While I was celebrating my 39th birthday last Wednesday (May 28), it was estimated that worldwide there were 2 492 091 new HIV/AIDS infections that same day, according to the "HIV/Aids Barometer" published on the Mail and Guardian website.
According to the June 2006 "Methodist Response to HIV/AIDS - Revised Strategy and Implementation Plan" booklet, this disease is regarded as the "single, common and most violent enemy confronting the whole world today", and goes on to state that "it [HIV/AIDS] has robbed families of their loved ones, leaving orphans vulnerable and totally helpless".
I have to confess that until I started the TEEC course "Facilitating a Christian Response to HIV/AIDS", this was not something that I gave too much thought to. This is despite the fact that I went through a fairly comprehensive HIV/AIDS awareness programme run by Nampak, my then employer, some four years ago.
And despite participlating in the Voluntary Counselling and Testing programme, and testing negative (as I arrogantly expected to do), I didn't change my behaviour.
"What behaviour is that?" you may ask. Well, the fact of the matter is that up to that time I had been engaging in unprotected sex, and am still doing so in 2008.
"Shock! Horror!", you may be thinking as you read these words. "What kind of person are we allowing into the Methodist ministry? Get hold of EMMU quickly! This cannot be allowed!"
I can only hope that I'm not sending cold shivers down my loving wife's spine as she reads these words. For while it is true that I engage in unprotected sex, what is also true is that my wife is the only person on God's great earth with whom I have a sexual relationship of any kind. In fact, the trust within our relationship is such that we literally place our very lives at each other's mercy everytime we come together physically.
If by now you have calmed down enough to realise that the Methodist Church of Southern Africa has not just accepted a promiscuous philanderer as a candidate for its ministry, allow me to raise your blood pressure once again. For it is one's very own sexual purity that is often the biggest cause of prejudice when it comes to HIV/AIDS.
And I need to make my second confession of this post, in that I have been guilty of prejudice towards those who have been infected by this deadly virus. How so: Because since by far the most common way in which the virus is spread is through sexual contact, one automatically assumes that people living with HIV/AIDS must, by definition, have been engaging in inappropriate sexual behaviour.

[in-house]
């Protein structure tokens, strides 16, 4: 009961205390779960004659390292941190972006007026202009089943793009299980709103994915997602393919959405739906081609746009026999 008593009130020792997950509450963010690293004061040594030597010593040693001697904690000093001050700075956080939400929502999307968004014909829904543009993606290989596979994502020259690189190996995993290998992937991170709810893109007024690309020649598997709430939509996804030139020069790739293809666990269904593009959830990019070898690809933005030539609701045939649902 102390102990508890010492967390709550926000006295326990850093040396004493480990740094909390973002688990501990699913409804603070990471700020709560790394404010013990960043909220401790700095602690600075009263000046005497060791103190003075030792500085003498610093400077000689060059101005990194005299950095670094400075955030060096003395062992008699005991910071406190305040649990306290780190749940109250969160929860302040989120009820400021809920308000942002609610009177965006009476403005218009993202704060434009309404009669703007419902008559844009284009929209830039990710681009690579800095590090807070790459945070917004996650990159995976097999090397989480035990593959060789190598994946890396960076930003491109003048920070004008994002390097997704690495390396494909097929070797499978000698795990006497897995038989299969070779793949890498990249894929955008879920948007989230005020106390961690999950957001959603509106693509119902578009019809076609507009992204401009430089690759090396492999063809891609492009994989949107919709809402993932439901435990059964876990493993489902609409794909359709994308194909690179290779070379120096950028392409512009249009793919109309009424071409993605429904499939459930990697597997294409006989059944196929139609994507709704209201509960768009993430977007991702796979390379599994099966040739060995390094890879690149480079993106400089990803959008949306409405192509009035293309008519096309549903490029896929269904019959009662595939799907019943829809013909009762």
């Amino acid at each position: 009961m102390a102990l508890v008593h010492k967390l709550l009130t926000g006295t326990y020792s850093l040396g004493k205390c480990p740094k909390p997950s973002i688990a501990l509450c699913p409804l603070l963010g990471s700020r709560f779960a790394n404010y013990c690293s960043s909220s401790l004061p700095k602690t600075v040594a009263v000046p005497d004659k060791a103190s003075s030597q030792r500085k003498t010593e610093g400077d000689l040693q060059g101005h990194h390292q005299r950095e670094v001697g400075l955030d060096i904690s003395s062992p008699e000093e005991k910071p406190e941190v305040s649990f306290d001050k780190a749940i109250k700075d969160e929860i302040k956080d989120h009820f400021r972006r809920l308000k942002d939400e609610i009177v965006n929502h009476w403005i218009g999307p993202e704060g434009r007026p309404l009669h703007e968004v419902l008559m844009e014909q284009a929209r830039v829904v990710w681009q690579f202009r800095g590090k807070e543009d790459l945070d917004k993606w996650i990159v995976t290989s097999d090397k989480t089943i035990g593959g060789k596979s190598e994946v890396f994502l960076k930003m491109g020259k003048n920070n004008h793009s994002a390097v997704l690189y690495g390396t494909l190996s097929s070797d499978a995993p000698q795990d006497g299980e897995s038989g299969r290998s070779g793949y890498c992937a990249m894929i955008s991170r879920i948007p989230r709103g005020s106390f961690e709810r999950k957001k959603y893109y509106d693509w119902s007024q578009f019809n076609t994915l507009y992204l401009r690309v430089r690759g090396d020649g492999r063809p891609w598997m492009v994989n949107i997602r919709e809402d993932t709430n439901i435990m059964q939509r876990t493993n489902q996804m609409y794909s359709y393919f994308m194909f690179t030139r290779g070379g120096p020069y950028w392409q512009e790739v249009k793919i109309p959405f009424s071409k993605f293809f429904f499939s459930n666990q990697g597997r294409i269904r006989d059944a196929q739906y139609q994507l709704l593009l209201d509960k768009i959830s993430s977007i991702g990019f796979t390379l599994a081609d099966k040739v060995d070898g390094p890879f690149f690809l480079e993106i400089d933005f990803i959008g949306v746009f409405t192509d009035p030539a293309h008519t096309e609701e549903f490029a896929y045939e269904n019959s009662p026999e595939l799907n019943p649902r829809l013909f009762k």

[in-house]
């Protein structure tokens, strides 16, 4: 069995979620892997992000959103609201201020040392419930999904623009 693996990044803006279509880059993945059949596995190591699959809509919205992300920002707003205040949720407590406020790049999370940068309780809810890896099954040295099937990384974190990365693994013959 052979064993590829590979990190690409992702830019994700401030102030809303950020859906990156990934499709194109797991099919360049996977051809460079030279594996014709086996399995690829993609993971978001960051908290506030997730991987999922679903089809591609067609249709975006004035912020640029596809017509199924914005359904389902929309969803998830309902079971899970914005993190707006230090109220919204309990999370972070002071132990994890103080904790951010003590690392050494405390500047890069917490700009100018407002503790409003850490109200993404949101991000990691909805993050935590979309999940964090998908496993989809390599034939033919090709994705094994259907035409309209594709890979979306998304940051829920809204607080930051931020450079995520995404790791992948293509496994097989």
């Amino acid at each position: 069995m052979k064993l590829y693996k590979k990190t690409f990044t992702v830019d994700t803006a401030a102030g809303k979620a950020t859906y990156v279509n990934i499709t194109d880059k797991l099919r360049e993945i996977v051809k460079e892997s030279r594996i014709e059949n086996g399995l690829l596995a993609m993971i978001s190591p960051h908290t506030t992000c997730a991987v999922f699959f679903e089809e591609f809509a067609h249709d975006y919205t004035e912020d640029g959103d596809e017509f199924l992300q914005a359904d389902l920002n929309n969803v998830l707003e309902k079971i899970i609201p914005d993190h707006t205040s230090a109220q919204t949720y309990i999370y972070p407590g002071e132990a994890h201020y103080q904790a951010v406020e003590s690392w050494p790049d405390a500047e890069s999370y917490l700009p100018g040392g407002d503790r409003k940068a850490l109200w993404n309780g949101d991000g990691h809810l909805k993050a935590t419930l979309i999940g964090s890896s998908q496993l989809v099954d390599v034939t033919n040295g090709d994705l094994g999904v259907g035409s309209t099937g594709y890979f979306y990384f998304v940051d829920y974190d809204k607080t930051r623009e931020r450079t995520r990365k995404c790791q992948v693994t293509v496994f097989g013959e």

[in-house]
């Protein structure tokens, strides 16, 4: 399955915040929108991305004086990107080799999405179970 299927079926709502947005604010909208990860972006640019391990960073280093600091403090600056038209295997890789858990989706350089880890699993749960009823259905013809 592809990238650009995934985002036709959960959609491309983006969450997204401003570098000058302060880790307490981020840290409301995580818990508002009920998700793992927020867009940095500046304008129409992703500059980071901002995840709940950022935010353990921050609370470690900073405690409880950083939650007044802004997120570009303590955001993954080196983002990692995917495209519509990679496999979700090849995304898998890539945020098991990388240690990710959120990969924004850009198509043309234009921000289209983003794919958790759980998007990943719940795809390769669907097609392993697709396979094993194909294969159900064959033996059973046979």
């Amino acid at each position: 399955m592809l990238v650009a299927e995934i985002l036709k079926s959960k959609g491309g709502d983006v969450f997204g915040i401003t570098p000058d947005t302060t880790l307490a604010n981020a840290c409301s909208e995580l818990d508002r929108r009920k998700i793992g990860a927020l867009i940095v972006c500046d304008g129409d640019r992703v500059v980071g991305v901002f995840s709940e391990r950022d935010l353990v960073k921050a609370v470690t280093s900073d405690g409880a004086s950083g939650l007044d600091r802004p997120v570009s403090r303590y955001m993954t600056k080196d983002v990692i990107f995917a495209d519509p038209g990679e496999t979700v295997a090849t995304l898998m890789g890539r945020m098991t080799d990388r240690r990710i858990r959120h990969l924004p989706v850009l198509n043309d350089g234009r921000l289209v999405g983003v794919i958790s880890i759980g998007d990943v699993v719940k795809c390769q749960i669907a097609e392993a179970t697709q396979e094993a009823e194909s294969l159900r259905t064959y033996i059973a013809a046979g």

As a result, many of us as Christians have added to the stigma that has already been attached to this disease. Some have referred to it as "God's judgement on the sexual promiscuity of this generation".
But in case you're wondering where I'm going with this, I'm not about to distinguish between the various ways in which one may have been infected, or the circumstances under which such infection took place. Whether one has been infected through consensual sexual intercourse, rape, mother-to-child transmission, intravenous drug use, or the receipt of contaminated blood from a transfusion (thankfully extremely rare nowadays), is irrelevant in terms of our Christian response to people living with this disease.
I say "irrelevant", because if we attach relevance to the cause of the person who has contracted the virus, we immediately become judgemental. After all, when a member of the congregation becomes afflicted with cancer, we don't get into a whole discussion of how this happened - we provide pastoral and other care to the person. We even show a measure of sympathy for the person who sustains a self-inflicted injury - my severely-sprained toe about a month ago, which was the result of me playing backyard cricket with a bunch of 10 year-olds comes to mind. Yet when it comes to HIV/AIDS, we immediately get all defensive and start judging people according to how the disease was contracted.
Quite frankly, it's none of anyone's business.
Now I'm not saying that the Church should stop teaching on God's standards for appropriate sexual behaviour. Far from it - in fact, one of my gripes is that we don't do enough of this kind of teaching. But this teaching needs to be done in a caring, Christian manner, rather than a judgemental, condemning one.
HIV/AIDS is real. Many in our Churches are living with it. And being judgemental of people isn't going to get us anywhere in trying to prevent it.
I'll be sharing more of my thoughts on this subject as I progress through the TEEC course. But rather than it simply being an exercise to get another credit for a degree, I pray that God will use the course to open my eyes and change my attitude towards those who are living with HIV/AIDS - and most importantly, how to provide appropriate pastoral care. After all, "when one part of the body is affected, the whole body suffers" (1 Corinthians 12: 26). Jesus showed love and compassion to all in His day who were afflicted with disease - we should be no different.
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